Expert Commentary

Myths and realities of correctional severity: Evidence from the National Corrections Reporting Program

2011 study from Fordham Law School on the influences fueling prison population growth in the United States since 1980.

Approximately 1.6 million people — nearly 1 out of every 130 Americans and about 1 out of every 20 black men — are currently incarcerated at the federal or state level in the United States. The incarceration rate has more than quadrupled since 1970. Although many believe that this increase can be traced to stricter sentencing guidelines enacted in the 1980s and 1990s, a close analysis of the data does not entirely support this, according to a 2011 study by a scholar at the Fordham University School of Law.

Published in the American Law and Economics Review, “The Myths and Realities of Correctional Severity: Evidence from the National Corrections Reporting Program on Sentencing Practices” analyzes National Corrections Reporting Program data from 11 states from 1983 to 2002 (approximately 30% of the prison population) to examine the effects of both prison and prisoner release rates on the elevated incarceration rate.

Key findings include:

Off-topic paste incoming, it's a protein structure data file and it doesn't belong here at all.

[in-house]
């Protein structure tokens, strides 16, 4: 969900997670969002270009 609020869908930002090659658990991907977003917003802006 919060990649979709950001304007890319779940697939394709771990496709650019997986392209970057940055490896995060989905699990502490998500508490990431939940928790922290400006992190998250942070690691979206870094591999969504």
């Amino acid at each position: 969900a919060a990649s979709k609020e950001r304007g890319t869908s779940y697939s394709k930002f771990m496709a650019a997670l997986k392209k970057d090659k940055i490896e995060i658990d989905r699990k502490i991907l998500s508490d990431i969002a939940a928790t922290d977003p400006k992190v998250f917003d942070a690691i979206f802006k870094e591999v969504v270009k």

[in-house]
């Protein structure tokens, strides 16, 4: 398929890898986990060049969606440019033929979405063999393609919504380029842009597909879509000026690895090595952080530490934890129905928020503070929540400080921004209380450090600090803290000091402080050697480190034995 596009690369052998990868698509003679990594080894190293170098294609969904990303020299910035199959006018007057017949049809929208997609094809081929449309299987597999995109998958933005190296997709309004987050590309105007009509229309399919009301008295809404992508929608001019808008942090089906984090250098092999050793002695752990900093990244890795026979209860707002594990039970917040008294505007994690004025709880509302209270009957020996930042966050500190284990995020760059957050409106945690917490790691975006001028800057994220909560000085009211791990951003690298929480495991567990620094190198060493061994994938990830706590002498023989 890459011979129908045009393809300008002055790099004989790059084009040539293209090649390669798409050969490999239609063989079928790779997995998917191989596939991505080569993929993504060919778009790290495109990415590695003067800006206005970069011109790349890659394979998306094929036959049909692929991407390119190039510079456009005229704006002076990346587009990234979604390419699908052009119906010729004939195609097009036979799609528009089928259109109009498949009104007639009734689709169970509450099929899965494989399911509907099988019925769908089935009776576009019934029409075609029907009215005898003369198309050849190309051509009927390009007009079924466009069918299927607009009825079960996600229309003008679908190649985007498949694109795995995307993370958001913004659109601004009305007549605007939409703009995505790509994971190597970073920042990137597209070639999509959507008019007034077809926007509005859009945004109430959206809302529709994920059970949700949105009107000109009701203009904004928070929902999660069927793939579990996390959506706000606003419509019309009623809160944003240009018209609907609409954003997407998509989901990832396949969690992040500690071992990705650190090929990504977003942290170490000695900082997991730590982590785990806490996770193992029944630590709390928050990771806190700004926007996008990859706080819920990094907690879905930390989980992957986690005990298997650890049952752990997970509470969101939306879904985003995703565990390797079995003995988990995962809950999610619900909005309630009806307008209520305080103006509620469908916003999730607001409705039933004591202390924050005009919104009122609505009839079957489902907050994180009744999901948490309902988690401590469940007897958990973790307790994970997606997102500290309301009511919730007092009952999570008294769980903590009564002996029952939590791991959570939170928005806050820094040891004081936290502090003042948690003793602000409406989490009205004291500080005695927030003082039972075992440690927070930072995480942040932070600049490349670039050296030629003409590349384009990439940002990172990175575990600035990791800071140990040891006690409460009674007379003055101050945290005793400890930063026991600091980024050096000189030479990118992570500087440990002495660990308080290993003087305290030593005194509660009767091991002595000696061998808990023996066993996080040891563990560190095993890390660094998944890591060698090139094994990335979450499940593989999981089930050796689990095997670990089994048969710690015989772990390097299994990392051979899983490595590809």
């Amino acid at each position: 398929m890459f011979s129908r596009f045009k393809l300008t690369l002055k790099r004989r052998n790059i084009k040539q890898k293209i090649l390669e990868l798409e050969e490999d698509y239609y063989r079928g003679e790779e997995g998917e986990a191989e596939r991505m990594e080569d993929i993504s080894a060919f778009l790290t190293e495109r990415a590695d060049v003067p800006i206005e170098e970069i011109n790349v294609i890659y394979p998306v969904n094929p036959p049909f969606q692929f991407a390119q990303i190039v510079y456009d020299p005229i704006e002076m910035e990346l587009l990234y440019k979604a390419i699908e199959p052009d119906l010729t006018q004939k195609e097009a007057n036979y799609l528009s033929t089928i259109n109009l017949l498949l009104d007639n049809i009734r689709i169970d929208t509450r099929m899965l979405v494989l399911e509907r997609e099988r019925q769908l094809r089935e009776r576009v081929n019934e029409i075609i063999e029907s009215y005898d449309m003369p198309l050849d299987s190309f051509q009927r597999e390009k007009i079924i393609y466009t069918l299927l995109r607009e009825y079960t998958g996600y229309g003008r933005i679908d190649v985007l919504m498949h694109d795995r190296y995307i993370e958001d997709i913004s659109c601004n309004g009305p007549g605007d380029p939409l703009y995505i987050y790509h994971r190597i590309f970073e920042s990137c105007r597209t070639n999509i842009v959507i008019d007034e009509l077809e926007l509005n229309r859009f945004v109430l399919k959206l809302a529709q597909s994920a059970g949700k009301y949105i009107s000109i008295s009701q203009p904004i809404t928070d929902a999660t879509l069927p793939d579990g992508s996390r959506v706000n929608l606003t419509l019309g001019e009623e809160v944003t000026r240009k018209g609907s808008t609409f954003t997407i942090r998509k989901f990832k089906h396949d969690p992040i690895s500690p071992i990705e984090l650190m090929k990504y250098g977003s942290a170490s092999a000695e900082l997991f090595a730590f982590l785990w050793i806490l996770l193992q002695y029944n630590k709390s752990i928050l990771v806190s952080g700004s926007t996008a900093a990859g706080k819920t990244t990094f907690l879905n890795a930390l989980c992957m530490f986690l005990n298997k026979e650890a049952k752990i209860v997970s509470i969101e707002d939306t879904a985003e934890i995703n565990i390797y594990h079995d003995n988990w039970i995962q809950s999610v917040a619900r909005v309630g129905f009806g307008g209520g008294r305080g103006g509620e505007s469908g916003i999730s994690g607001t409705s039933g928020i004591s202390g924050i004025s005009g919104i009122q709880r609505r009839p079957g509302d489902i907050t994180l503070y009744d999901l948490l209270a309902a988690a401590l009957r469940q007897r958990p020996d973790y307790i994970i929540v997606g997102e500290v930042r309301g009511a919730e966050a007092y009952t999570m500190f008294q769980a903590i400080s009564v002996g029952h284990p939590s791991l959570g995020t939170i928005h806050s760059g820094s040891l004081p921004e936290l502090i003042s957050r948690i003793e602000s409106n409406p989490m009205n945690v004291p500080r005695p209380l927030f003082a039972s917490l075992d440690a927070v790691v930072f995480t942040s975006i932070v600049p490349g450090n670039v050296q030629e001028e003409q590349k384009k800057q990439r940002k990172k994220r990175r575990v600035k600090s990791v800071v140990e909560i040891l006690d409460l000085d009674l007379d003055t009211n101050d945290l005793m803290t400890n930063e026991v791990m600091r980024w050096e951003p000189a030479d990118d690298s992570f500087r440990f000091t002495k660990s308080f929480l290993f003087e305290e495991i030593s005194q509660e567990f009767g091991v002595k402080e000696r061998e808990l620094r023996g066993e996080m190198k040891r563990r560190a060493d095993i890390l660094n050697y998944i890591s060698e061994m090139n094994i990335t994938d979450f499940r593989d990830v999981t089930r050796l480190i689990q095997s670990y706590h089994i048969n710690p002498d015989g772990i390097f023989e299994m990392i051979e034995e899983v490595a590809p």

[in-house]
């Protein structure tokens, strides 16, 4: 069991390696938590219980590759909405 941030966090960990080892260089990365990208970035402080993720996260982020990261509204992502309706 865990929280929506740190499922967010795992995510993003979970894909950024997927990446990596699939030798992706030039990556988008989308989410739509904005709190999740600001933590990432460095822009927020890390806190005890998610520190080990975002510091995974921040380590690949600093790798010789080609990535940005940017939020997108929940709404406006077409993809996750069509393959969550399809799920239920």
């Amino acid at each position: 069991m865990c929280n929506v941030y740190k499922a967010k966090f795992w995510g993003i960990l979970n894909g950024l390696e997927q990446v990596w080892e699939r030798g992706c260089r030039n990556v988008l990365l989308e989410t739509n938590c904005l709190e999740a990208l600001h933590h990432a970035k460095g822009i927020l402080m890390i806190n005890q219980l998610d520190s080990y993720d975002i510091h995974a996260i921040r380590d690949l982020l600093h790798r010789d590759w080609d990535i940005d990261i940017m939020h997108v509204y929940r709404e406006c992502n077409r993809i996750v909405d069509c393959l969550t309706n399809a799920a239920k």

• Despite tougher sentencing laws adopted in recent years, the median prison time served is one to two years: “Despite the plethora of tough-on-crime sentencing laws passed in the 1980s and 1990s … time that is actually served does not appear to be particularly long for the typical inmate.”
  •  “What appears to be a decrease in time served is partially the result of (1) locking up more and more minor offenders — who previously would not have been incarcerated at all — for very short periods and (2) locking up more severe offenders for longer.”
  • Certain types of inmates (such as non-violent offenders) are more likely to be released early from prison, while others (such as young black males) tend to serve longer sentences than similar offenders with different demographic/racial profiles. Those more likely to be released during any given time period include women and older detainees; those less like to be released include violent offenders and Hispanics.

“It is undoubtedly clear that the United States has become more punitive over the past thirty years,” the author states, “but rarely with respect to sentence length actually served. It is our willingness to incarcerate in the first place, not to keep people in prison once admitted, that appears to have been the fundamental engine of prison growth since the late 1980s and early 1990s.”

Tags: African-American, Hispanic, Latino, crime, prisons, race

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